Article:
Ick factor aside, the Whitechapel fatberg currently blocks a stretch of Victorian sewer more than twice the length of two fields from London's Wembley Stadium. Engineers with jet hoses are working seven days a week to break up the fatberg before sucking it out with tankers. But even with high-pressure streams, the job is still akin to "trying to break up concrete," says Matt Rimmer, Thames Water's head of waste networks.

The project is slated to end in October. But instead of simply disposing of the Whitechapel fatberg, officials want to make use of it. Argent Energy—which has in the past relied on sources like rancid mayonnaise and old soup stock—plans to process fatberg sludge into more than 2600 gallons of biodiesel, creating "enough environmentally friendly energy to power 350 double-decker Routemaster buses for a day," according to Thames Water.

"Even though they are our worst enemy, and we want them dead completely, bringing fatbergs back to life when we do find them in the form of biodiesel is a far better solution for everyone," said company official Alex Saunders.

In addition to powering buses, the Whitechapel fatberg may also become an unlikely cultural touchstone: The Museum of London is working with Thames Water to acquire a chunk of the fatberg, according to BBC News. The waste exhibit will represent just one of the many challenges facing cities, and remind visitors that they are ultimately responsible for the fatberg phenomenon.

"When it comes to preventing fatbergs, everyone has a role to play," Rimmer says. "Yes, a lot of the fat comes from food outlets, but the wipes and sanitary items are far more likely to be from domestic properties. The sewers are not an abyss for household rubbish."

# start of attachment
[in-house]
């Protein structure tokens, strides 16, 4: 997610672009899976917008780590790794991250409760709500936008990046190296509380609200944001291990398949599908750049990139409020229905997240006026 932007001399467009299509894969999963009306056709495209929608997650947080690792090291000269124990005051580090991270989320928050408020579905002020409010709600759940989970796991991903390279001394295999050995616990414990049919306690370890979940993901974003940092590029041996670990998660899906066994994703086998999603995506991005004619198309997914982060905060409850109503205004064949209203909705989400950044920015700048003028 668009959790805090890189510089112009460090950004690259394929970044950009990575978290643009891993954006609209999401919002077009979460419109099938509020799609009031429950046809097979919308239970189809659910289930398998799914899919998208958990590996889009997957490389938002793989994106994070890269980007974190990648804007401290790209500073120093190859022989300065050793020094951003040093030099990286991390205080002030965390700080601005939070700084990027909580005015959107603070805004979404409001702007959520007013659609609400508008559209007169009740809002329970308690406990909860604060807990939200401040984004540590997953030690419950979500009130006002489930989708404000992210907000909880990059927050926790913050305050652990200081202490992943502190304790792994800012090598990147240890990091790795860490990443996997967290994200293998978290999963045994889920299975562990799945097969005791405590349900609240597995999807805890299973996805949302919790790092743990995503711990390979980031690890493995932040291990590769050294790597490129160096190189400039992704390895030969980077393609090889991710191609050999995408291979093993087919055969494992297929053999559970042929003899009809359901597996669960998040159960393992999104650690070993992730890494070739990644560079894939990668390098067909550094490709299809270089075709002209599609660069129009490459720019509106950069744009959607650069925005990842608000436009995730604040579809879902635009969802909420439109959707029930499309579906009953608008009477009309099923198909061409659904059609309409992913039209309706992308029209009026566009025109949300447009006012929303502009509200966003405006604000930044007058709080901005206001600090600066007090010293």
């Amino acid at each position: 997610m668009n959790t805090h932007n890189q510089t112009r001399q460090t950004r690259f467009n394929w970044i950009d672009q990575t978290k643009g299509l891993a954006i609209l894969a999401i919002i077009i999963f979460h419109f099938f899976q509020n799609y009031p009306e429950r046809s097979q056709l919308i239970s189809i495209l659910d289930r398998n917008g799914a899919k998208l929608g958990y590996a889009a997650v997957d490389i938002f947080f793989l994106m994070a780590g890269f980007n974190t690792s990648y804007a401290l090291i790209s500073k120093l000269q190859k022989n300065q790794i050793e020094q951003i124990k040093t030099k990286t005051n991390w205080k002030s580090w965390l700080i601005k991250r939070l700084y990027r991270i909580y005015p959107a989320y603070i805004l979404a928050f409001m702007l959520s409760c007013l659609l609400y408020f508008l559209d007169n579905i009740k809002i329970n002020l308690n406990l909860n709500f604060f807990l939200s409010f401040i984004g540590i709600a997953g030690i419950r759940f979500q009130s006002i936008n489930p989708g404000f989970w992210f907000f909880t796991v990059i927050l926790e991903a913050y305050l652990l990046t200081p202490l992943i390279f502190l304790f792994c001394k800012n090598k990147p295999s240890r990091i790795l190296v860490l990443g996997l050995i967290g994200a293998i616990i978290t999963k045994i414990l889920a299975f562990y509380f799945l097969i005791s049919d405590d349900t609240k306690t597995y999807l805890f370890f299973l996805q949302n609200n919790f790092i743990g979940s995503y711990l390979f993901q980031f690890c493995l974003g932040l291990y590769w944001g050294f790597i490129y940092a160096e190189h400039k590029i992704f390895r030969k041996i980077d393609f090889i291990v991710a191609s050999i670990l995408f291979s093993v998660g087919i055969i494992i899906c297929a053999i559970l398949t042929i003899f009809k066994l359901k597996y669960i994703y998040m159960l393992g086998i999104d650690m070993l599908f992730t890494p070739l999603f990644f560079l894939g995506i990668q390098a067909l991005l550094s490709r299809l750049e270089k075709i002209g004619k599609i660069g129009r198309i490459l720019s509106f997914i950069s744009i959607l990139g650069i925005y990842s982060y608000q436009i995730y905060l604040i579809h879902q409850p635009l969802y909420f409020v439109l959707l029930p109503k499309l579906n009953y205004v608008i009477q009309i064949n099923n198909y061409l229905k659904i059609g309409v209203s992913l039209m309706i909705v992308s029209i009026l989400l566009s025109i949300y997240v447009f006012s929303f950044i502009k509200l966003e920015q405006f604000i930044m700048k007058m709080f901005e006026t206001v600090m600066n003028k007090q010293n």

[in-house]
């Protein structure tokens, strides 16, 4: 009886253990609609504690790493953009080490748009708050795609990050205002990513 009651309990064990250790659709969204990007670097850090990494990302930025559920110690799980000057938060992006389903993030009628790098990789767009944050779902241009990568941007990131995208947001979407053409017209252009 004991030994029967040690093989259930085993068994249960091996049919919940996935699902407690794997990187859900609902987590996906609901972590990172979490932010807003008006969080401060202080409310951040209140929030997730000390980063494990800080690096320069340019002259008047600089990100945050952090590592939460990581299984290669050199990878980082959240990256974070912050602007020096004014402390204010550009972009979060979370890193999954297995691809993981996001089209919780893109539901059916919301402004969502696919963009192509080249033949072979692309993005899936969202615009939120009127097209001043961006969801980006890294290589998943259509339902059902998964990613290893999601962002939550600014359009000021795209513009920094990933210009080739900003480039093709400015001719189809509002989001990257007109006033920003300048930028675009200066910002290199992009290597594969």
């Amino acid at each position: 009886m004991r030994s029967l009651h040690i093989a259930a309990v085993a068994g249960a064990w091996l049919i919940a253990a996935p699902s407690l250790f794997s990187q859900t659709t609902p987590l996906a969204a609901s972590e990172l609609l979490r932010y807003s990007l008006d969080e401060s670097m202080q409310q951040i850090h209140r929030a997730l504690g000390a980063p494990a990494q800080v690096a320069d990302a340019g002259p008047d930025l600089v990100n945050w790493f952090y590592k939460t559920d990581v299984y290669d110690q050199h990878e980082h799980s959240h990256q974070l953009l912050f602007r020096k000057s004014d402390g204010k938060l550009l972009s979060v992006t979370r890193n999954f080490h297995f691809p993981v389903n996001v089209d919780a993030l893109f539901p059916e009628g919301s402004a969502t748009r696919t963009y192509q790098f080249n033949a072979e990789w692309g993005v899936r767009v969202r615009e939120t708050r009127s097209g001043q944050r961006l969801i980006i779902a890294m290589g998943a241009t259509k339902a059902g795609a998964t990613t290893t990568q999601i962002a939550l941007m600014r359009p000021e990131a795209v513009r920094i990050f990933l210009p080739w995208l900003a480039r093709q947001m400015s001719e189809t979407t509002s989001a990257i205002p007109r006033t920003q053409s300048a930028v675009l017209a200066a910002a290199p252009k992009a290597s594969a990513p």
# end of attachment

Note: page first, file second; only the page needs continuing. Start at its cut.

[h/t The Guardian]

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Thinking of Disinfecting Your Sponge? It’ll Do More Harm Than Good
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Common house-cleaning wisdom advises you to clean your sponges periodically. Some experts advise running them through the dishwasher, while others suggest microwaving a wet sponge. But a new study says that both of those techniques will do more harm than good, as The New York Times reports.

A trio of microbiologists came to this conclusion after collecting used sponges from households in Villingen-Schwenningen, Germany, a city near Zurich. As the researchers write in Nature Scientific Reports, they asked the 14 houses that gave them sponges to describe how they were used—how many people in the house handled them, how often they used them, how often they replaced them, and if they ever tried to clean them.

Analyzing DNA and RNA found on those sponges, they found a total of 362 different bacterial species living on them. The sheer number of the bacterial colonies was staggering—some 82 billion total bacteria were living in a cubic inch of sponge. (As co-author Markus Egert told the Times, that’s similar to what you’d find in your poop.)

As the researchers discovered by analyzing the bacteria found on sponges whose users said they regularly cleaned them, disinfecting a sponge using a microwave, vinegar, or a dishwasher is worse than useless. It seems that when you attempt to clean a sponge, you kill off some bacteria, but in doing so, you provide an environment for the worst species of bacteria to thrive. Sponges that were regularly cleaned had higher concentrations of bacteria like Moraxella osloensis, which can cause infections in humans. (Though it’s unclear how likely you are to get infected by your sponge.) It’s also the reason dirty laundry smells. By microwaving your sponge, you’re probably just making it smellier.

Sadly, there’s not much you can do about your dirty sponge except throw it away. You can recycle it to use as part of your cleaning routine in the bathroom or somewhere else where it’s far away from your food, but the best way to get a clean sponge, it seems, is to just buy a new one. May we suggest the Scrub Daddy?

[h/t The New York Times]